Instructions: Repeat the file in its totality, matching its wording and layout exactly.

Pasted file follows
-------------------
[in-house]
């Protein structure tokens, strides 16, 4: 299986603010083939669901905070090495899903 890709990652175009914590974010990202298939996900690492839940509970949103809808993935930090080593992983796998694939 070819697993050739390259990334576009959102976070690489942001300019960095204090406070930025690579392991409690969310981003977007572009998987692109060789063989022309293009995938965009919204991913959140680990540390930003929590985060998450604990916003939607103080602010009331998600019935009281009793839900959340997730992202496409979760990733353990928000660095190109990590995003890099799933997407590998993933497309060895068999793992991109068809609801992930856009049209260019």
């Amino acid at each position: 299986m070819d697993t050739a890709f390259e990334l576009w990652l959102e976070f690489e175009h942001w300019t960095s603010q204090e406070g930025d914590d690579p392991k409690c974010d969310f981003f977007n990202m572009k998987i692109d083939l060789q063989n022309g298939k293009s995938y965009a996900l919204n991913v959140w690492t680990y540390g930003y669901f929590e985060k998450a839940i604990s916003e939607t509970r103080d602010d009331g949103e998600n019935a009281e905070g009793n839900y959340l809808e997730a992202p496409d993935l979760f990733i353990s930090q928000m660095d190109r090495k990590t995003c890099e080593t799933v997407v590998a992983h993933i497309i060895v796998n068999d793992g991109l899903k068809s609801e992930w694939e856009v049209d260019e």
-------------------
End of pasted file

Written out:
[in-house]
């Protein structure tokens, strides 16, 4: 299986603010083939669901905070090495899903 890709990652175009914590974010990202298939996900690492839940509970949103809808993935930090080593992983796998694939 070819697993050739390259990334576009959102976070690489942001300019960095204090406070930025690579392991409690969310981003977007572009998987692109060789063989022309293009995938965009919204991913959140680990540390930003929590985060998450604990916003939607103080602010009331998600019935009281009793839900959340997730992202496409979760990733353990928000660095190109990590995003890099799933997407590998993933497309060895068999793992991109068809609801992930856009049209260019």
């Amino acid at each position: 299986m070819d697993t050739a890709f390259e990334l576009w990652l959102e976070f690489e175009h942001w300019t960095s603010q204090e406070g930025d914590d690579p392991k409690c974010d969310f981003f977007n990202m572009k998987i692109d083939l060789q063989n022309g298939k293009s995938y965009a996900l919204n991913v959140w690492t680990y540390g930003y669901f929590e985060k998450a839940i604990s916003e939607t509970r103080d602010d009331g949103e998600n019935a009281e905070g009793n839900y959340l809808e997730a992202p496409d993935l979760f990733i353990s930090q928000m660095d190109r090495k990590t995003c890099e080593t799933v997407v590998a992983h993933i497309i060895v796998n068999d793992g991109l899903k068809s609801e992930w694939e856009v049209d260019e």